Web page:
24. Cleveland Indians - Alvin Dark

Cleveland Indians - Alvin Dark Credit: Getty Images
Tenure: 1968-71, record: 266-321 Alvin Dark had a very good playing career with several different teams. Like many great players, though, he didn't succeed when it came to managing. His Indians teams in the late 60s and early 70s were pretty hapless. It's actually a wonder how he lasted so long, given the fact it seemed apparent pretty early on that he wasn't cut out to coach.

24. Cleveland Indians - Alvin Dark

Tenure: 1968-71, record: 266-321 Alvin Dark had a very good playing career with several different teams. Like many great players, though, he didn't succeed when it came to managing. His Indians teams in the late 60s and early 70s were pretty hapless. It's actually a wonder how he lasted so long, given the fact it seemed apparent pretty early on that he wasn't cut out to coach.

23. Detroit Tigers - Luis Pujols

Detroit Tigers - Luis Pujols Credit: Getty Images
Tenure: 2002, record: 55-100 Pujols was so bad that he didn't even last a full season. He took over just a few games into the 2002 season and, needless to say, he didn't get the job done. Of course, after posting a win percentage barely above .333, the front office wasn't convinced he deserved another season as the skipper.

23. Detroit Tigers - Luis Pujols

Tenure: 2002, record: 55-100 Pujols was so bad that he didn't even last a full season. He took over just a few games into the 2002 season and, needless to say, he didn't get the job done. Of course, after posting a win percentage barely above .333, the front office wasn't convinced he deserved another season as the skipper.

22. Kansas City Royals - Buddy Bell

Kansas City Royals - Buddy Bell Credit: Getty Images
Tenure: 2005-07, record: 174-262 It's hard to choose the Royals' worst manager ever, since they've had so many bad ones. I have to say that Buddy Bell takes the cake. He was the skipper when the team was at their absolute worst, which is saying something. Not only did he have a talentless team, but he didn't know what he was doing. That was a deadly combination that helped the Royals become the laughingstock of the league year in and year out.

22. Kansas City Royals - Buddy Bell

Tenure: 2005-07, record: 174-262 It's hard to choose the Royals' worst manager ever, since they've had so many bad ones. I have to say that Buddy Bell takes the cake. He was the skipper when the team was at their absolute worst, which is saying something. Not only did he have a talentless team, but he didn't know what he was doing. That was a deadly combination that helped the Royals become the laughingstock of the league year in and year out.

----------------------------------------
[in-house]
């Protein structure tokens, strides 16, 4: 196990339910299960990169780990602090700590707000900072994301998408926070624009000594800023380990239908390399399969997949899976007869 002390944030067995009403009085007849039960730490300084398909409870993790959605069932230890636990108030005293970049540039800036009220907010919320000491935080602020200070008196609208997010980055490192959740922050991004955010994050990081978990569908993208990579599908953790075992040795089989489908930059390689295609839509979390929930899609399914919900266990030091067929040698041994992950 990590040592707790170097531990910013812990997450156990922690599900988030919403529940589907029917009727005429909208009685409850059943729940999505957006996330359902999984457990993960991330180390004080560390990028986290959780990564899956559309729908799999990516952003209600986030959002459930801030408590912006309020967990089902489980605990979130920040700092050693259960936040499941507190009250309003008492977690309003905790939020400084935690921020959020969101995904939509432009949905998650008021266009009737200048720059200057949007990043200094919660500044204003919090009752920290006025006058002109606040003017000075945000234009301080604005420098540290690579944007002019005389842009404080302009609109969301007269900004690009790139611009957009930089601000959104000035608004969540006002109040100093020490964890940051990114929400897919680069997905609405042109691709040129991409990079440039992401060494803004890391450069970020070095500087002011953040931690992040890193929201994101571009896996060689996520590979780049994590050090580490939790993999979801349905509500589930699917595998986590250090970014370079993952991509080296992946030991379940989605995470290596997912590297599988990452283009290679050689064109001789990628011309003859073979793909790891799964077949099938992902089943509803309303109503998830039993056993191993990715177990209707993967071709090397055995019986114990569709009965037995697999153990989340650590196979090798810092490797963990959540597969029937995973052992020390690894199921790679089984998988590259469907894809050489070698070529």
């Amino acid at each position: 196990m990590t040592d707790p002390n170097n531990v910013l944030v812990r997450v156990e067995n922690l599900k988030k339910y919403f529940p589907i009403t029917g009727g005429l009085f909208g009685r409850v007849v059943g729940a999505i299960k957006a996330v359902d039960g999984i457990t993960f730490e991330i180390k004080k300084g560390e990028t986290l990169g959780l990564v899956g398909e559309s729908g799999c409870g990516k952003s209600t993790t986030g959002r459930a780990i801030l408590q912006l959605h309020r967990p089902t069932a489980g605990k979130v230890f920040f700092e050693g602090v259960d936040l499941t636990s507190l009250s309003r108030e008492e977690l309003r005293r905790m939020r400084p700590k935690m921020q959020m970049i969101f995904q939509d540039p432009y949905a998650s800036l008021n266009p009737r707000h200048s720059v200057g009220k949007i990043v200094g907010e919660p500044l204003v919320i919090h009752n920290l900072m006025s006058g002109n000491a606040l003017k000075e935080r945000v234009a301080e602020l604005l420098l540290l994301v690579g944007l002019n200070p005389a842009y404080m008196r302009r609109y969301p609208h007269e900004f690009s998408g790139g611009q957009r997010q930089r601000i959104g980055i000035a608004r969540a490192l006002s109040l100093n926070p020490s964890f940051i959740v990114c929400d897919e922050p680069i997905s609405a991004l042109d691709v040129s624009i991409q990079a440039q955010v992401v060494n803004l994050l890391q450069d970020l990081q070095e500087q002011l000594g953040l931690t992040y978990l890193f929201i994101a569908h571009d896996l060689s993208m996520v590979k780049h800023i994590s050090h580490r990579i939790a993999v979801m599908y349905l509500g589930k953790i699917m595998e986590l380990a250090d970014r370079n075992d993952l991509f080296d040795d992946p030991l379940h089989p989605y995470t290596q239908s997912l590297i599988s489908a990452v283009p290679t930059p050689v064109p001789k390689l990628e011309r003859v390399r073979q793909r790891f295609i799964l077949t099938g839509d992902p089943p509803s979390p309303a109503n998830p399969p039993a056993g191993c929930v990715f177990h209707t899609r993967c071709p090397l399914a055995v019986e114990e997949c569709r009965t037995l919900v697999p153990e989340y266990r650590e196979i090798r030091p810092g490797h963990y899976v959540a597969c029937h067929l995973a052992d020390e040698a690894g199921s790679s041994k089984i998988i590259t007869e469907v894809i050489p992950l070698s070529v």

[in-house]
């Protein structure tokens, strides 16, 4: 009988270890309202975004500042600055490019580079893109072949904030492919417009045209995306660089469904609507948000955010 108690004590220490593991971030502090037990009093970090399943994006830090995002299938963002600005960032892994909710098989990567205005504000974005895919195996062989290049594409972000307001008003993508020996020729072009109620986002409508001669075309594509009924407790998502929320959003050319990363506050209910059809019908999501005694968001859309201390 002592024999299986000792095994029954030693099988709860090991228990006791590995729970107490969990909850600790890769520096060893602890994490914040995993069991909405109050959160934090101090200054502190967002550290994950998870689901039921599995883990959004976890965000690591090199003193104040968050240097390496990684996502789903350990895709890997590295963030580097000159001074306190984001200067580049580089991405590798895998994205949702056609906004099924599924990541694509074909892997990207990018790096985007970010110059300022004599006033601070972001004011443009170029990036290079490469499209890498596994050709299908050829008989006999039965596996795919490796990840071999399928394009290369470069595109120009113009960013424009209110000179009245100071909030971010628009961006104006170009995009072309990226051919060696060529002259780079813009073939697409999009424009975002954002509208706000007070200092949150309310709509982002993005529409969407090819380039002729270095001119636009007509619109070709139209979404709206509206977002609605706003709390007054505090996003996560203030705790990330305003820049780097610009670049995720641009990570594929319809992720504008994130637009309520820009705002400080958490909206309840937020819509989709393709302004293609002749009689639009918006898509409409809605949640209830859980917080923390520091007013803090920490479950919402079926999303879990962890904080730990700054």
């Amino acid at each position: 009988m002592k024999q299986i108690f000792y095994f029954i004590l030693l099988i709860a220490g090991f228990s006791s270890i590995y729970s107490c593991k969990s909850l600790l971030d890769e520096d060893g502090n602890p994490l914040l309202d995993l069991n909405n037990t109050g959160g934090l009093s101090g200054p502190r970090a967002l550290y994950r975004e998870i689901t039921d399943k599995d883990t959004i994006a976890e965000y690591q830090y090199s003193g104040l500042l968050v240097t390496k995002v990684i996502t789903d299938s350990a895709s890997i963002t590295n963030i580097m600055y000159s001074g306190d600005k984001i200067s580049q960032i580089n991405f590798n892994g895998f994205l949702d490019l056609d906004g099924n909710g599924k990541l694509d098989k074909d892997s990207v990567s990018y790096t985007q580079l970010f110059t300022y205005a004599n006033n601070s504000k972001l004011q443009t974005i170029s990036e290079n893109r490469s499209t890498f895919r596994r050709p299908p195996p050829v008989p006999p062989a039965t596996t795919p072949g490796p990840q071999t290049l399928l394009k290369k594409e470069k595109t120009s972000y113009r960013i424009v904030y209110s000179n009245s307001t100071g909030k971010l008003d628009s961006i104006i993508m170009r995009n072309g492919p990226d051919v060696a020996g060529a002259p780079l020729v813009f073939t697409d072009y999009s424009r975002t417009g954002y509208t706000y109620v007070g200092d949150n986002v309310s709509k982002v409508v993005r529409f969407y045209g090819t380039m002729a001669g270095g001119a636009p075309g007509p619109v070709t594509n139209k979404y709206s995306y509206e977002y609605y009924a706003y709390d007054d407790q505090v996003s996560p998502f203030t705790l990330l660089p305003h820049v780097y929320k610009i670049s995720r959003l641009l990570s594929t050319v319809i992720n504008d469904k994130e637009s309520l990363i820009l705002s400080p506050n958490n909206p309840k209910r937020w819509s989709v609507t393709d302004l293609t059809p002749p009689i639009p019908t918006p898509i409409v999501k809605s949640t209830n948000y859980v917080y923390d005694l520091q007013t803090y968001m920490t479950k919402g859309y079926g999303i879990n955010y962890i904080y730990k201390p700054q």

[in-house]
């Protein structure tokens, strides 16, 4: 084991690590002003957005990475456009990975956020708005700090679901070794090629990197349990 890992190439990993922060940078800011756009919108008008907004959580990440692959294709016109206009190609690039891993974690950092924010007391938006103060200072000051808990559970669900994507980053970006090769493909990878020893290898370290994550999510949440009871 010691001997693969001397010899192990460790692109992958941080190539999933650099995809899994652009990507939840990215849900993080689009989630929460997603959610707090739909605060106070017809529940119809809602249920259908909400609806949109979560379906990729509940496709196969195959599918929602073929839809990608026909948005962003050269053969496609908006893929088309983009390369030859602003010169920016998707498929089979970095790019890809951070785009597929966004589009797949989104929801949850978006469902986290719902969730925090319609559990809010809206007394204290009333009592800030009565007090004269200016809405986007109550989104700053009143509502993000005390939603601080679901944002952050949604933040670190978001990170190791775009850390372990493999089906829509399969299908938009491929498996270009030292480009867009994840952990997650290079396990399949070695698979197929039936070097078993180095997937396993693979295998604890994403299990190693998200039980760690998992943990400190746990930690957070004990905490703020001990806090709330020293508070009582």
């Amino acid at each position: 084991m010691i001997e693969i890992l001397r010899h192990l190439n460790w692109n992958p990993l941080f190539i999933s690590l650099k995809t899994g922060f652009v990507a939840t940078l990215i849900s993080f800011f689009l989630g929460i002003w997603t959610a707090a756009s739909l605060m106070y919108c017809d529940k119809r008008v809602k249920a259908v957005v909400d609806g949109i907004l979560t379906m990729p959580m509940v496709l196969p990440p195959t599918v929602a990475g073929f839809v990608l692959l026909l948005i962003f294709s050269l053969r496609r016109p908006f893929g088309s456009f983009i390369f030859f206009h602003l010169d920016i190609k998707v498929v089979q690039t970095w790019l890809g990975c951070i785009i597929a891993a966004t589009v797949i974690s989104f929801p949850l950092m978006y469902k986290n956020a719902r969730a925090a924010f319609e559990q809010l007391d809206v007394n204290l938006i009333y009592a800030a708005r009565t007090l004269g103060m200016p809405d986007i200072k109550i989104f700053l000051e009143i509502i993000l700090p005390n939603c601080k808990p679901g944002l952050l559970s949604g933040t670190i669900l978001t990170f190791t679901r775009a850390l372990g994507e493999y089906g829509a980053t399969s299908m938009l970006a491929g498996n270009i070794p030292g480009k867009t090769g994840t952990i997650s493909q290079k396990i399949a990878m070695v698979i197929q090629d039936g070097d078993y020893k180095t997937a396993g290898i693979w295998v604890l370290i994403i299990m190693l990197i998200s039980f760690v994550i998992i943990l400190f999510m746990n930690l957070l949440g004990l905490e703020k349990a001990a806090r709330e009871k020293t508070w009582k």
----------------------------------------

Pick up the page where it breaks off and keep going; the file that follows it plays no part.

21. Minnesota Twins - Billy Gardner

Minnesota Twins - Billy Gardner Credit: Getty Images
Tenure: 1981-85, record: 206-289 Not many of the coaches on this list lasted as long as Gardner did, but he was just as bad as most of the other managers listed. The Twins were in a phase where they were ready to compete in a few years, but he just kept pushing their timetable back. After five seasons, the Twins finally decided enough was enough.

21. Minnesota Twins - Billy Gardner

Tenure: 1981-85, record: 206-289 Not many of the coaches on this list lasted as long as Gardner did, but he was just as bad as most of the other managers listed. The Twins were in a phase where they were ready to compete in a few years, but he just kept pushing their timetable back. After five seasons, the Twins finally decided enough was enough.

20. Baltimore Orioles - Rogers Hornsby

Baltimore Orioles - Rogers Hornsby Credit: Getty Images
Tenure: 1933-37, record: 233-352 Rogers Hornsby was one of the best hitters of all time, but he really didn't grasp how to manage. As the head man for who were the St. Louis Browns at the time, Hornsby never got into a groove and had expectations that were too high from his team. It often happens to great players; they expect too much of their team because they're used to their own success. This approach didn't work out for Hornsby.

20. Baltimore Orioles - Rogers Hornsby

Tenure: 1933-37, record: 233-352 Rogers Hornsby was one of the best hitters of all time, but he really didn't grasp how to manage. As the head man for who were the St. Louis Browns at the time, Hornsby never got into a groove and had expectations that were too high from his team. It often happens to great players; they expect too much of their team because they're used to their own success. This approach didn't work out for Hornsby.

19. Boston Red Sox - Bobby Valentine

Boston Red Sox - Bobby Valentine Credit: Getty Images
Tenure: 2012, record: 69-93 Valentine had one of the worst single seasons the Red Sox have ever experienced from a win/loss and expectations perspective. This team was ready to compete, but Valentine made mistakes left and right and embarrassed the proud franchise. They won the World Series the year following his departure, proving his incompetence.

19. Boston Red Sox - Bobby Valentine

Tenure: 2012, record: 69-93 Valentine had one of the worst single seasons the Red Sox have ever experienced from a win/loss and expectations perspective. This team was ready to compete, but Valentine made mistakes left and right and embarrassed the proud franchise. They won the World Series the year following his departure, proving his incompetence.